Jeff Graham | December 10, 2012


We here at FunnyMonkey have been using virtualized development environments for several years. Fortunately for us this has all been with VirtualBox, so making the transition to vagrant made perfect sense. Along with this transition we had previously been using a set of shell scripts to configure our environments exactly the same. While this process was certainly adequate and a major improvement upon XAMP/MAMP/etc, it still left a bit to be desired. Vagrant combined with puppet improves the shortcomings in our previous approach.

What is vagrant?

Vagrant bills itself as "Virtualized development made easy." and this is a fairly accurate self-assessment. From our experience vagrant is an improvement upon just a straight virtualbox development environment. So far, in our limited use, vagrant solves several problems that were issues requiring extensive documentation or manual workarounds for each deployment. With...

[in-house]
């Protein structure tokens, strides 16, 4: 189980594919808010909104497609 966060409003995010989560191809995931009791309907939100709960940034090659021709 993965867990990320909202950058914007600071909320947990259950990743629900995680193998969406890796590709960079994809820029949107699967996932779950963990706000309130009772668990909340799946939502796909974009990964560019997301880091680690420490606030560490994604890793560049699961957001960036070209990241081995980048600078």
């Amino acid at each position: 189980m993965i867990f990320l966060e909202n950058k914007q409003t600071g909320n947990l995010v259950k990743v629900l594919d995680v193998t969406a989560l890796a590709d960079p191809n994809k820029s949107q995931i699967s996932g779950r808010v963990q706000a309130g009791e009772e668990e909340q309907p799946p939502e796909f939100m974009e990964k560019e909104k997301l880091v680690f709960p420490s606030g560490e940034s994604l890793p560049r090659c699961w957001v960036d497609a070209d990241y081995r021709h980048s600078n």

Bill Fitzgerald | November 27, 2012

Common Core is getting a lot of buzz of late, but one element that has received scant attention is starting to draw notice: by grade 12, fully 70% of all reading should be nonfiction.

Moreover, the guiding force behind this increased emphasis on nonfiction has a simple origin - the need to prepare students for the NAEP:

The 2009 reading framework of the National Assessment of Educational Progress (NAEP) requires a high and increasing proportion of informational text on its assessment as students advance through the grades. The (Common Core) Standards aim to align instruction with this framework so that many more students than at present can meet the requirements of college and career readiness.

For those of you playing along, the switch there was impressively fast. The first sentence...